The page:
As stated above, these first additive compounds are useful in the range of from about 0.2 to 5 percent by weight. These percentages are based on the theoretical weight of dry calcium carbonate to be produced. The theoretical amount of CaCO to be produced is readily calculated from the initial Ca(OH) concentration, i.e., for every 74 grams of Ca(OH) 100 grams of CaCO may be obtained. While determination of the exact quantity of the first additive to be used will vary with the actual reaction conditions encountered and may be readily determined by experimentation, generally speaking the quantity required to be effective in the instant invention increases in direct proportion to increasing temperature and concentration.

The second additive compound is selected from the I group consisting of active SiO compounds capable of supplying active Si0 and solubilized starch. By active SiO it is intended to include only Si0 in an active form such as is supplied by freshly precipitated silicic acid or an alkali metal silicate. Especially preferred at this time is an aqueous commercial solution of sodium silicate, e.g., one having a solids content of 35 to 45 percent by weight and an Na 0:SiO weight ratio of 1:3 to 1:4. By the term solubilized starch it is intended to refer to starches that have been modified by chemical agents, enzymes, treatments, etc. to give a product soluble or dispersible in warm water.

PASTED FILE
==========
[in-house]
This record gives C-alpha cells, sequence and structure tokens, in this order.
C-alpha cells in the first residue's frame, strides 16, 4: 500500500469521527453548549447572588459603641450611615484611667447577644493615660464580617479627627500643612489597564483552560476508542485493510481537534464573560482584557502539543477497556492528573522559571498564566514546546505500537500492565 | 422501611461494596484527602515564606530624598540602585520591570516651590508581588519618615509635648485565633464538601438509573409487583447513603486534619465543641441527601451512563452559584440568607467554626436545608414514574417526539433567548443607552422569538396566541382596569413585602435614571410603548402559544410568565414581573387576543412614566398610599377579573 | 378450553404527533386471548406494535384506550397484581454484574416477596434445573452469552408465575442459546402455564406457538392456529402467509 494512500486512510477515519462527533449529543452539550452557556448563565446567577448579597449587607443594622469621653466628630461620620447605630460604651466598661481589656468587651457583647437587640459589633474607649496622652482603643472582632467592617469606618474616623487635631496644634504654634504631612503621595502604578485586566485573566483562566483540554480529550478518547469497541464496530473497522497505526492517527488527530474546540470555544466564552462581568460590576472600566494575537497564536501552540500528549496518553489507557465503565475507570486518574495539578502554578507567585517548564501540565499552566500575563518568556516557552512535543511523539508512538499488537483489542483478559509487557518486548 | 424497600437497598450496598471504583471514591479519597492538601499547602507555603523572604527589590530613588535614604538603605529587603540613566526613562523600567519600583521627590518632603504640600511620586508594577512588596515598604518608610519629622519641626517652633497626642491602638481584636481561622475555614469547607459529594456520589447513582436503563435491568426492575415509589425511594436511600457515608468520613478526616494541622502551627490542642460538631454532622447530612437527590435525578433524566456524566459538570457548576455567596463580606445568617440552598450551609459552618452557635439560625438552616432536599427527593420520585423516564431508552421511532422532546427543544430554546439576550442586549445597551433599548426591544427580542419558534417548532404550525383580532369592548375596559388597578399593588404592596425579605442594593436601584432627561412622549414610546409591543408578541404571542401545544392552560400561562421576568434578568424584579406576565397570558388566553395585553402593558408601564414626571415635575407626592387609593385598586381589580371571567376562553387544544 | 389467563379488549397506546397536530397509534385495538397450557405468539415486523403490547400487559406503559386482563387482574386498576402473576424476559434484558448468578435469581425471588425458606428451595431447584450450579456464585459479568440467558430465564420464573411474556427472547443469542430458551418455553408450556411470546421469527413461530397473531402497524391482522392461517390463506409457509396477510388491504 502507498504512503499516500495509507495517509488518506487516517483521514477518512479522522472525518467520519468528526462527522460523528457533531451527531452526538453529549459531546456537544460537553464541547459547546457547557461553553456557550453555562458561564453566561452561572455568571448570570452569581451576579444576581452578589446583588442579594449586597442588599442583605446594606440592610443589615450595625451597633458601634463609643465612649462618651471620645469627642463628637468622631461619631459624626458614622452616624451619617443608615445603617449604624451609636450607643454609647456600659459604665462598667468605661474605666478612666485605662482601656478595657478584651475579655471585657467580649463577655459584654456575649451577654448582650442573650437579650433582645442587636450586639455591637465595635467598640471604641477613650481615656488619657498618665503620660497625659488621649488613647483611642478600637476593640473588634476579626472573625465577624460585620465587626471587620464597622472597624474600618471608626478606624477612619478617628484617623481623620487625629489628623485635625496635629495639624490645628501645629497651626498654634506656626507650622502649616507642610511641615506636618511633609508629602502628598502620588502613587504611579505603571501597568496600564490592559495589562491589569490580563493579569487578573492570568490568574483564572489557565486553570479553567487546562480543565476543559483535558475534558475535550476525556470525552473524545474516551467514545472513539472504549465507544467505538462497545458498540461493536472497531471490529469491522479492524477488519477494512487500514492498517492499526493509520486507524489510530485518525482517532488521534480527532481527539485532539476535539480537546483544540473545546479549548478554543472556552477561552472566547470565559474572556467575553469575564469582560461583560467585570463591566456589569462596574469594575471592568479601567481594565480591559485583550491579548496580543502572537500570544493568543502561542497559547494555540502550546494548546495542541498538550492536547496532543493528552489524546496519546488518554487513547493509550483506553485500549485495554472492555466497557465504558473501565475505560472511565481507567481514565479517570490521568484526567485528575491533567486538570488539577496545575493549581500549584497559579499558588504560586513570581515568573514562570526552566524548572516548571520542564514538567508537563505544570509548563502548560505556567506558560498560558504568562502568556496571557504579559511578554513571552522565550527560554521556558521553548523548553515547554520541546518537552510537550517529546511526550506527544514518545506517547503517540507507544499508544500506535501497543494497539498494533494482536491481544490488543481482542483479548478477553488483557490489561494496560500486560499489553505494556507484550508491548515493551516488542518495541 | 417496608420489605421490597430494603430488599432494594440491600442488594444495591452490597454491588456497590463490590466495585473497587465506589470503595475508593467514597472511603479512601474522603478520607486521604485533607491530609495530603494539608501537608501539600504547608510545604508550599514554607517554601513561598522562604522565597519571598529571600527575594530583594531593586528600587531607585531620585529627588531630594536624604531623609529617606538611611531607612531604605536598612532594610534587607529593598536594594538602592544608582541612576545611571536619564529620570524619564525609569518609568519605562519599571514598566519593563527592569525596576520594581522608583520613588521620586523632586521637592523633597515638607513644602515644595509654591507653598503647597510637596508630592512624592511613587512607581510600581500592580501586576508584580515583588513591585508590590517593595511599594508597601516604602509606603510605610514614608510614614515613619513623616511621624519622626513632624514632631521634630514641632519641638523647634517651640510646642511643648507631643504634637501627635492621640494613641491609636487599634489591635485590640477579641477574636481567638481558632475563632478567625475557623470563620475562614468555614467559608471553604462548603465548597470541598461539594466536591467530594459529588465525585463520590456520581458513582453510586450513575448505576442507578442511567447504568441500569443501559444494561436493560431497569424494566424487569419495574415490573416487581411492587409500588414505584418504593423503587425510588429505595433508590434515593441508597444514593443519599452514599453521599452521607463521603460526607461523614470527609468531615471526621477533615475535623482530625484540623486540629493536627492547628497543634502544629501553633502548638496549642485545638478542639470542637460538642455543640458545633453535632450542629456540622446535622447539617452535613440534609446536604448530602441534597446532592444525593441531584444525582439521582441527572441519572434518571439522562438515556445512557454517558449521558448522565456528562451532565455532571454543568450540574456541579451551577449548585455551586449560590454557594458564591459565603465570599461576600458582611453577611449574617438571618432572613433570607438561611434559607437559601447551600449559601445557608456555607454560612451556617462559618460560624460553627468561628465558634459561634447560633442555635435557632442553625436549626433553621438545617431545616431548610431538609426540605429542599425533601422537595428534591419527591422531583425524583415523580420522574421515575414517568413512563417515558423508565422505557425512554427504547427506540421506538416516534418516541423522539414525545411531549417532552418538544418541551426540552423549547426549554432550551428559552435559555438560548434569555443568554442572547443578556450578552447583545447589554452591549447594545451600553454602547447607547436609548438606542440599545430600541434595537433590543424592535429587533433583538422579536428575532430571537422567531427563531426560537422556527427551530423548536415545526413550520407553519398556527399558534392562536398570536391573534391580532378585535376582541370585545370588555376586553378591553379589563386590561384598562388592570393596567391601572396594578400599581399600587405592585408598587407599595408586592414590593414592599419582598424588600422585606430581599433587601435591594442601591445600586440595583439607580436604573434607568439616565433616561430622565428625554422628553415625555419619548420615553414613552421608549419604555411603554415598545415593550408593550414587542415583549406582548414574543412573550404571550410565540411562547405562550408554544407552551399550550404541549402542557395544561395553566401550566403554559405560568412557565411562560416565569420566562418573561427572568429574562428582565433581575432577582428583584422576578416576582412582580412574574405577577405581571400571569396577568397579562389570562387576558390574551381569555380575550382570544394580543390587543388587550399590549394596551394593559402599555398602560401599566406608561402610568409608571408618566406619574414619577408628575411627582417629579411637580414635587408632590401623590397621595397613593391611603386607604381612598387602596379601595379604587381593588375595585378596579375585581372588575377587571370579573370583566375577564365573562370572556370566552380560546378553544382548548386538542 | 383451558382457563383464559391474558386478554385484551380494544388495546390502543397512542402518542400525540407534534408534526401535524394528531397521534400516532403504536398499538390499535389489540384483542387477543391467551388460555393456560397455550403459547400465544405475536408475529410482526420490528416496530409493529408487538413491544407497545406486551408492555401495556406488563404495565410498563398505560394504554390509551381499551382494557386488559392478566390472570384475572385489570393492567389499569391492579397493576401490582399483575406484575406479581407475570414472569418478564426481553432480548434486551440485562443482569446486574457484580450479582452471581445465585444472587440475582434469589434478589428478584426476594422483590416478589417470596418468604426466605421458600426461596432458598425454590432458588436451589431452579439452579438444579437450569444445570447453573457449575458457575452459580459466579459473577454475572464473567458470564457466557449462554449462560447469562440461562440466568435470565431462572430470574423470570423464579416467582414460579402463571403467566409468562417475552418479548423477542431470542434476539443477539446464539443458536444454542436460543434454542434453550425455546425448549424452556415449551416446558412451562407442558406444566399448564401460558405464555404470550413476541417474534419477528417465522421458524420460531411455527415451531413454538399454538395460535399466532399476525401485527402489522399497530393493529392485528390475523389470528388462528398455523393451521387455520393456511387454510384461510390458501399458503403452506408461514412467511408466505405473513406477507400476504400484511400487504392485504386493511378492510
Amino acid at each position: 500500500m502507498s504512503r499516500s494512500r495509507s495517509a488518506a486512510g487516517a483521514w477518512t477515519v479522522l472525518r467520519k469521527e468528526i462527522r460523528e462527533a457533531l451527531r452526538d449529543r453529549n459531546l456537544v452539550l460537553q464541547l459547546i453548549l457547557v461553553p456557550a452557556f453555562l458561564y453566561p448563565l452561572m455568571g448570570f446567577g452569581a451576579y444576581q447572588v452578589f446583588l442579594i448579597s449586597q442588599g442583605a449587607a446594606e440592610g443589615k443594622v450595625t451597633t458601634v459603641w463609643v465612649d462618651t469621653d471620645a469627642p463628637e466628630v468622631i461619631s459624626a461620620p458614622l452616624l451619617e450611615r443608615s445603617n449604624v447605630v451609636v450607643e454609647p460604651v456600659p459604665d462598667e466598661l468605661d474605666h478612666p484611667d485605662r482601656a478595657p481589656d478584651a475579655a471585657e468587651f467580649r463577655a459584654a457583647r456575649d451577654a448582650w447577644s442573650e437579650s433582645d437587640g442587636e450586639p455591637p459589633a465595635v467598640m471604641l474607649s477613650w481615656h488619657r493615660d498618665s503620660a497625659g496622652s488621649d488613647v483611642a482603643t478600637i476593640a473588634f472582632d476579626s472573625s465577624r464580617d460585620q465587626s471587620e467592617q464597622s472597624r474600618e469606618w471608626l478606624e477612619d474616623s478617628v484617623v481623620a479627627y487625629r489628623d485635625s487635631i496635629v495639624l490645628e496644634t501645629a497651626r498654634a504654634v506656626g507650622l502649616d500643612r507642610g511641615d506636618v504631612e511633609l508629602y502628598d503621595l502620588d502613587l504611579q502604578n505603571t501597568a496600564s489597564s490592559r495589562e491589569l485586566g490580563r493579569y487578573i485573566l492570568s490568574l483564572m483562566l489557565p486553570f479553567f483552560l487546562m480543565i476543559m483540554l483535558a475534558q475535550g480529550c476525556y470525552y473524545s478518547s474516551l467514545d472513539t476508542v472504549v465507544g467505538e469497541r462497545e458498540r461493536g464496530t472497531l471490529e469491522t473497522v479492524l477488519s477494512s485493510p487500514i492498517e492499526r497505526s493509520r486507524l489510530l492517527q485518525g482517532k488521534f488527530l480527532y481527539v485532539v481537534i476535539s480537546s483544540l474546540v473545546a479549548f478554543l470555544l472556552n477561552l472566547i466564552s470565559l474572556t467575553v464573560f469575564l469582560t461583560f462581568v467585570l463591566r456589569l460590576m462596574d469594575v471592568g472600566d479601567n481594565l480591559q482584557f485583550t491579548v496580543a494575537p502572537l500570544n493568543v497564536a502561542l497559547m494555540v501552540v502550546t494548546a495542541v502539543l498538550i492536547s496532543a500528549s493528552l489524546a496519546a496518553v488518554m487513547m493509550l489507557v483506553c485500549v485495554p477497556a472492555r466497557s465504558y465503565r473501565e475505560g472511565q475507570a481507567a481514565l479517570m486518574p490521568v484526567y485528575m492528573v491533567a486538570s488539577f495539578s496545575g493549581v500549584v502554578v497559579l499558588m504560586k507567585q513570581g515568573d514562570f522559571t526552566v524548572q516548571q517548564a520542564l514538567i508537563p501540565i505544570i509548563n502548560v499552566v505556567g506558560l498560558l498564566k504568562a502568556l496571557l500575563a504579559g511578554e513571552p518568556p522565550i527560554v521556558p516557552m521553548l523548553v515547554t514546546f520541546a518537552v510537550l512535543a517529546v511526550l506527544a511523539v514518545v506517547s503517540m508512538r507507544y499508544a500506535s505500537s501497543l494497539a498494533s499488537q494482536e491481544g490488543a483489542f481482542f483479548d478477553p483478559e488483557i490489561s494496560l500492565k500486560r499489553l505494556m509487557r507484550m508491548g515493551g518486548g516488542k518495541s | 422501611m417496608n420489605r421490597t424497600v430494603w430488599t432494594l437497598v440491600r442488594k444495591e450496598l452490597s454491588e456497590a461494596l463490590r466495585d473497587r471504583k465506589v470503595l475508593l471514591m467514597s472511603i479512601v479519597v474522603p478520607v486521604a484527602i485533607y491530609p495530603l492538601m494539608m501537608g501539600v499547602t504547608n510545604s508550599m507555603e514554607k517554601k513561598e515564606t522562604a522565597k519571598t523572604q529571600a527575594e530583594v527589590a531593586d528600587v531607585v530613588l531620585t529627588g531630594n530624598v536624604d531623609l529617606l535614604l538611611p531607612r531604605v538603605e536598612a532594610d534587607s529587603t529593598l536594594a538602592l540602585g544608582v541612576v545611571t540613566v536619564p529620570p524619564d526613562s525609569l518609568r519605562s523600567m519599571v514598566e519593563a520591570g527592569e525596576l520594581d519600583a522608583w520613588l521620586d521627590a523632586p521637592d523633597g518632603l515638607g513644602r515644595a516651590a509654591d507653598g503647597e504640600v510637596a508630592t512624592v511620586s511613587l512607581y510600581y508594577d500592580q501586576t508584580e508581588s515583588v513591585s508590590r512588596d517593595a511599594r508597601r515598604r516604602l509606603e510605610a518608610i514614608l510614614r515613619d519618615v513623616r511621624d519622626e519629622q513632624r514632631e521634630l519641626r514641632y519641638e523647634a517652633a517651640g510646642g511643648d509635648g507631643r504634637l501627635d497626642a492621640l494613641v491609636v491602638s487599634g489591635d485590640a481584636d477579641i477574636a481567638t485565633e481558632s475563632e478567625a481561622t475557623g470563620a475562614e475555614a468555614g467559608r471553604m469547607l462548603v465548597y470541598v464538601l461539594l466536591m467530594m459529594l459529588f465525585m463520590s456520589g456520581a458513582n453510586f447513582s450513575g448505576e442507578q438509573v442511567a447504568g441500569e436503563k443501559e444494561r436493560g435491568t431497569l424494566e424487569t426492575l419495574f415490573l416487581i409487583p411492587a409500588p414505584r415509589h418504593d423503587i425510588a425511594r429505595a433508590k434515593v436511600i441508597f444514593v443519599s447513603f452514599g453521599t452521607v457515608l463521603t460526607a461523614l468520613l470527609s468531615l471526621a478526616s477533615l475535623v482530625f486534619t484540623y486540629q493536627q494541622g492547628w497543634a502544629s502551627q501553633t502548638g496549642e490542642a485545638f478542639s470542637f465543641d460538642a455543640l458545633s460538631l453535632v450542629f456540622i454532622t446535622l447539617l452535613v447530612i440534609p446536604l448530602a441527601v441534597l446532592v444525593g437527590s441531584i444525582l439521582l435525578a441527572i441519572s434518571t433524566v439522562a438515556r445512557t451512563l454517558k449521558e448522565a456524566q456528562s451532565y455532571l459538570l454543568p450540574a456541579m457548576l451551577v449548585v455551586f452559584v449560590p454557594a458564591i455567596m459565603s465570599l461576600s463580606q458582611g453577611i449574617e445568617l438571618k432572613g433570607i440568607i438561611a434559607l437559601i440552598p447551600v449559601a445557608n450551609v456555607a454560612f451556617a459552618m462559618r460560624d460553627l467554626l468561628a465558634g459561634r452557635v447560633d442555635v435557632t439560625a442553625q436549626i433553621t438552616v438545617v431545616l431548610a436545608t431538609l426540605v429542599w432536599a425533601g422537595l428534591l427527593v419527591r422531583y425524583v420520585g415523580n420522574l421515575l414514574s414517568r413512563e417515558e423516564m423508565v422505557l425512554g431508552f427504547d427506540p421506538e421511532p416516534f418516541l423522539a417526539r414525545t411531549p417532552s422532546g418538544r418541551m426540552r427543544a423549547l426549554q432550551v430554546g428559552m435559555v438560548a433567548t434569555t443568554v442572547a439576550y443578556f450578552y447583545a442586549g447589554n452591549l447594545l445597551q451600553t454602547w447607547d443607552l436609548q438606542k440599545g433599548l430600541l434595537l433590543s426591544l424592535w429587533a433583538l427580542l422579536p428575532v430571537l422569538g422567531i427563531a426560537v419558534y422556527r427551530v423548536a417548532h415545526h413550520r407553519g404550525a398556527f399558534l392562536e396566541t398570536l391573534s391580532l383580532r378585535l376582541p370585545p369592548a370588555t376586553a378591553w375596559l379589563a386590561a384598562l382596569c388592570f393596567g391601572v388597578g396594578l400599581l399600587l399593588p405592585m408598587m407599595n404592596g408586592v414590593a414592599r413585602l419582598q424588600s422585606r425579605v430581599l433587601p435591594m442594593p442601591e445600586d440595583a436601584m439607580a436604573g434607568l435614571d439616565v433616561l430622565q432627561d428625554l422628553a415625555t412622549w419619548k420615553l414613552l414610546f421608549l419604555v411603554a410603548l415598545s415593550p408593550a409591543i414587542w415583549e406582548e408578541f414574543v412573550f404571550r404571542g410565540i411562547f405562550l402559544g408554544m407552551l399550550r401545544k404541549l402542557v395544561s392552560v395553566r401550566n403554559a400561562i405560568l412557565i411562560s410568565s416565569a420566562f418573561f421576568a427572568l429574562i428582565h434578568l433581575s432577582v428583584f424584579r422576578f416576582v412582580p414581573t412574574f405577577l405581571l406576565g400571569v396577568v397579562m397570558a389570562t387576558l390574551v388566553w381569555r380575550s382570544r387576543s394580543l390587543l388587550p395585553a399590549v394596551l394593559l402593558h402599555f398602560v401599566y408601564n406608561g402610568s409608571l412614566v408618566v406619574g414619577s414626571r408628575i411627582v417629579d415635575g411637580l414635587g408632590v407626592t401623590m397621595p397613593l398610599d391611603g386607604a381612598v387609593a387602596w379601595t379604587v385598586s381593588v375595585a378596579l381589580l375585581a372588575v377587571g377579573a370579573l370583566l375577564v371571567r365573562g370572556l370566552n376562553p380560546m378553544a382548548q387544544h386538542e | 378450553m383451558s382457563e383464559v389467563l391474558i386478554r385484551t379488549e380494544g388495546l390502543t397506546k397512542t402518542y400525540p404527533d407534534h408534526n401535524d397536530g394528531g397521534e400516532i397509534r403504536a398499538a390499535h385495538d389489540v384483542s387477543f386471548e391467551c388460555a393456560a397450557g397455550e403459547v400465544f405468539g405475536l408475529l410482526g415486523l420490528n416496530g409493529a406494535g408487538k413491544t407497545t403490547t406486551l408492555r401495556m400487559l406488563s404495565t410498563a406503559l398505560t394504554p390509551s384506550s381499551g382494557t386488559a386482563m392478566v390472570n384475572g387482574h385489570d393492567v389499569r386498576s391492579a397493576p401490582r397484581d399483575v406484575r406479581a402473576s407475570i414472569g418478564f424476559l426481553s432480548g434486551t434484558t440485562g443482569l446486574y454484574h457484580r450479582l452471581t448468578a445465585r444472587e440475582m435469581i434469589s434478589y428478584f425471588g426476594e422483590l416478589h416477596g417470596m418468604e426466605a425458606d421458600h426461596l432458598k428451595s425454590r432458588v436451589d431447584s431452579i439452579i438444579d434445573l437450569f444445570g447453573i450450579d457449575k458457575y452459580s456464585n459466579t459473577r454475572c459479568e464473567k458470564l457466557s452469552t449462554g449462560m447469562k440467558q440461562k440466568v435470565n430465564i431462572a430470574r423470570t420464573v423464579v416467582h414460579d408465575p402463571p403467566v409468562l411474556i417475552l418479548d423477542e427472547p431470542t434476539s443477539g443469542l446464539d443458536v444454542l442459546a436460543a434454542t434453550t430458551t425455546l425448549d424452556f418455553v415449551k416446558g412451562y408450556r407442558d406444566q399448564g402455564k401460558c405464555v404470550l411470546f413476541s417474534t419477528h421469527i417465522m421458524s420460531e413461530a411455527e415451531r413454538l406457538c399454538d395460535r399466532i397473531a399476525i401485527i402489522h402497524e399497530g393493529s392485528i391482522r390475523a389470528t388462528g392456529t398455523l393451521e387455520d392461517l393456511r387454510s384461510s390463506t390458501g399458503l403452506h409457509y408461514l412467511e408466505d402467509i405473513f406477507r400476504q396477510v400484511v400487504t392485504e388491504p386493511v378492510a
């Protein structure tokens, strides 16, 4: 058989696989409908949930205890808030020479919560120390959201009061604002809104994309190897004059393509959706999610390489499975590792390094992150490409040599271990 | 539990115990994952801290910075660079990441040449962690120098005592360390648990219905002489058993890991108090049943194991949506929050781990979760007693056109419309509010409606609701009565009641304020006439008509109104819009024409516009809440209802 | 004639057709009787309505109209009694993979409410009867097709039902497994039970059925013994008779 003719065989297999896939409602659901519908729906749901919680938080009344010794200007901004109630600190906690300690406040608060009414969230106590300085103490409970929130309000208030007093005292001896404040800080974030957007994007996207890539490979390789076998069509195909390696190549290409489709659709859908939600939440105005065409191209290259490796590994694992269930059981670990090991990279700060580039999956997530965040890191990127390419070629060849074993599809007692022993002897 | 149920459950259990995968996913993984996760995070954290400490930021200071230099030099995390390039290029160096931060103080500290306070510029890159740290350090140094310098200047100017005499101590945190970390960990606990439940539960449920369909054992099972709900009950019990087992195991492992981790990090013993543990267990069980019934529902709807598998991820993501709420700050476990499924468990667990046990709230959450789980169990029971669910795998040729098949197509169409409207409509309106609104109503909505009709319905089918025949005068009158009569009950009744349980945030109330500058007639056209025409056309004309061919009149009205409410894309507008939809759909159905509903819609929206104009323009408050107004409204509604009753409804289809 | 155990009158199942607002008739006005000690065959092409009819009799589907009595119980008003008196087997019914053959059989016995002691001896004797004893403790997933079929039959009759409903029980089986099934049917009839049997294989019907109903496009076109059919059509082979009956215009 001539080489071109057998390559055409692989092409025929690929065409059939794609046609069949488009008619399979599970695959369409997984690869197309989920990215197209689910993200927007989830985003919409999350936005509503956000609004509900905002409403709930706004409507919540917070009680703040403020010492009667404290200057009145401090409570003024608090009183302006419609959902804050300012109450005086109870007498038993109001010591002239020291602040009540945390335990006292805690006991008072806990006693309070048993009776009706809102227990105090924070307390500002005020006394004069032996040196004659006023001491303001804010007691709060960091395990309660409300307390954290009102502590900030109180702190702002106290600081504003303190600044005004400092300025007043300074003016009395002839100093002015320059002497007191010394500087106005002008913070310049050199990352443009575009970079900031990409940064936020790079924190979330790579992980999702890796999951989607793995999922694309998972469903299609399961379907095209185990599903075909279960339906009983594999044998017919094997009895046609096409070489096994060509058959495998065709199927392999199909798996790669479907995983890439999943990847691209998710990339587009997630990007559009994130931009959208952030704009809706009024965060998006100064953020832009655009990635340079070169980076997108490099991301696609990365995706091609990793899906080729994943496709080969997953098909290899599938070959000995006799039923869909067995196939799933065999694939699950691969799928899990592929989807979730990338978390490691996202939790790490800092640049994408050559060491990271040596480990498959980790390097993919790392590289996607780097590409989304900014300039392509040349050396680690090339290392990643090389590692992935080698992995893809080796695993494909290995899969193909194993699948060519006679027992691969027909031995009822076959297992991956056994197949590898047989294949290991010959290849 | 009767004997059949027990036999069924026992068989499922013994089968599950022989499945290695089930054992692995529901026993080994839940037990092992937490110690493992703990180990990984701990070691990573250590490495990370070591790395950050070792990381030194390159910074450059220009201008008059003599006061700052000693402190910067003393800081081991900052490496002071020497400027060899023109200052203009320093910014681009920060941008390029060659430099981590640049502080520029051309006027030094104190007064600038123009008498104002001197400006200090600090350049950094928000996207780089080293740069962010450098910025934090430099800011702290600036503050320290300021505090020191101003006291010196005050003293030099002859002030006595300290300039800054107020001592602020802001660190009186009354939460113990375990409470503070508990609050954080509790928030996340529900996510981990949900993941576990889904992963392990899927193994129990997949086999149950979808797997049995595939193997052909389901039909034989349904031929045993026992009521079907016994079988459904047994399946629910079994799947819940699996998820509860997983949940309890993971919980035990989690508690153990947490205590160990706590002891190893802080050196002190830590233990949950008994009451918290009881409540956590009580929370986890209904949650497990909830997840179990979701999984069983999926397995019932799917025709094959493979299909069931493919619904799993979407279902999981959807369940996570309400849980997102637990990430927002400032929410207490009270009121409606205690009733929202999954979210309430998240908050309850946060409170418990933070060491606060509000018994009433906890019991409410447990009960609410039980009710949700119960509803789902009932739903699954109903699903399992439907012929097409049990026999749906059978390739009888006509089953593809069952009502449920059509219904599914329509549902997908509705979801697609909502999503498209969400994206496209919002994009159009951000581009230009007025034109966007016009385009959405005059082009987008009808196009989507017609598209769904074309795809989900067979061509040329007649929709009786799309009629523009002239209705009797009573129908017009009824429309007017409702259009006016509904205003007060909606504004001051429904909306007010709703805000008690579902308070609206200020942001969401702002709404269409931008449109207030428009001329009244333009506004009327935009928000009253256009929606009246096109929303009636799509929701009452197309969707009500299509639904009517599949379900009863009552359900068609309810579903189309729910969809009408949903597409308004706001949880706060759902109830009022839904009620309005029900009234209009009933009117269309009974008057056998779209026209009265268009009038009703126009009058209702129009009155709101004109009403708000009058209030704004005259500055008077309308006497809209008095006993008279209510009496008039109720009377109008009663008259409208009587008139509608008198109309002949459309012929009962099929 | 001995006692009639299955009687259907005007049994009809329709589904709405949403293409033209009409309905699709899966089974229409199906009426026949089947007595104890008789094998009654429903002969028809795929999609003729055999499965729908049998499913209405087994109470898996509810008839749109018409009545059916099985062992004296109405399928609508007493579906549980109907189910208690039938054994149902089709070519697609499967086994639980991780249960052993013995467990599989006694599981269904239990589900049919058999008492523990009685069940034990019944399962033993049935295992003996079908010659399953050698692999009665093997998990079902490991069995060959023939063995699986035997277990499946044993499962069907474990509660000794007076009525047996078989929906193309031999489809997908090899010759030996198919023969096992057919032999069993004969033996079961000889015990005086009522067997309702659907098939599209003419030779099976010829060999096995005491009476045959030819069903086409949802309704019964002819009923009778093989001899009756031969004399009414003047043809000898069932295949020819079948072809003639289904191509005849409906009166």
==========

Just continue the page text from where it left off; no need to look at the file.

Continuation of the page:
The active SiO and solubilized starch additives are essentially equivalent for the purposes of this invention. It has been found, however, that while they are equally elfective when the process proceeds rapidly from the addition of the second additive to the suspension till comple tion of the precipitation and filtration steps, if a substantial lapse of time is to exist before carbonation, the solubilized starch has a tendency to degrade or deteriorate and, therefore, yield an inferior product. Consequently, care must be exercised in choosing which of the second additives to use under various conditions.

The amount of the second additive compound to be used is from about 0.2 to 5 percent, by weight, on a calcium carbonate basis. The actual amount to be used will vary with the operating conditions and can best be determined experimentally to ensure that the optimum benefit is being derived in terms of the reaction and reaction product without using unnecessarily large amounts of additive and thereby increasing raw material costs. Generally speaking, however, the amount of active Si0 or solubilized starch to be used increases in direct proportion to increasing reaction temperature, suspension concentration and amount of first additive used.

In the case of both the first and second additive compounds the method of addition to the calcium hydroxide suspension is not critical. They may be added separately or in combination as an aqueous solution or without prior dilution or dissolution directly to the suspension and dispersed therein with agitation.